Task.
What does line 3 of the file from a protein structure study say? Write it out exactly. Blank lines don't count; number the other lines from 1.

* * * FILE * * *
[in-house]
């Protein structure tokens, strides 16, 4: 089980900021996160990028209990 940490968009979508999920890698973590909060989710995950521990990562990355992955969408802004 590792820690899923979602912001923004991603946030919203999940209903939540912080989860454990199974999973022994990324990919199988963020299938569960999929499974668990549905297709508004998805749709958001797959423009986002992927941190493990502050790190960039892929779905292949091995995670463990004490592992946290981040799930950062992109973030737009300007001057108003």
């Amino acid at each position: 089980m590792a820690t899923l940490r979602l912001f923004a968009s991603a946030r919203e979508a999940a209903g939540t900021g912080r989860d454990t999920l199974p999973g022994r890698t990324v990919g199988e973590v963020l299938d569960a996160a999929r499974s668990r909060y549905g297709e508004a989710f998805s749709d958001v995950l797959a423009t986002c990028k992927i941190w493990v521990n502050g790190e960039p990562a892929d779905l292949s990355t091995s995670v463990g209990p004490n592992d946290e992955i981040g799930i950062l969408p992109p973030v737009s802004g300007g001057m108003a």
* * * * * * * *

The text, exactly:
């Amino acid at each position: 089980m590792a820690t899923l940490r979602l912001f923004a968009s991603a946030r919203e979508a999940a209903g939540t900021g912080r989860d454990t999920l199974p999973g022994r890698t990324v990919g199988e973590v963020l299938d569960a996160a999929r499974s668990r909060y549905g297709e508004a989710f998805s749709d958001v995950l797959a423009t986002c990028k992927i941190w493990v521990n502050g790190e960039p990562a892929d779905l292949s990355t091995s995670v463990g209990p004490n592992d946290e992955i981040g799930i950062l969408p992109p973030v737009s802004g300007g001057m108003a």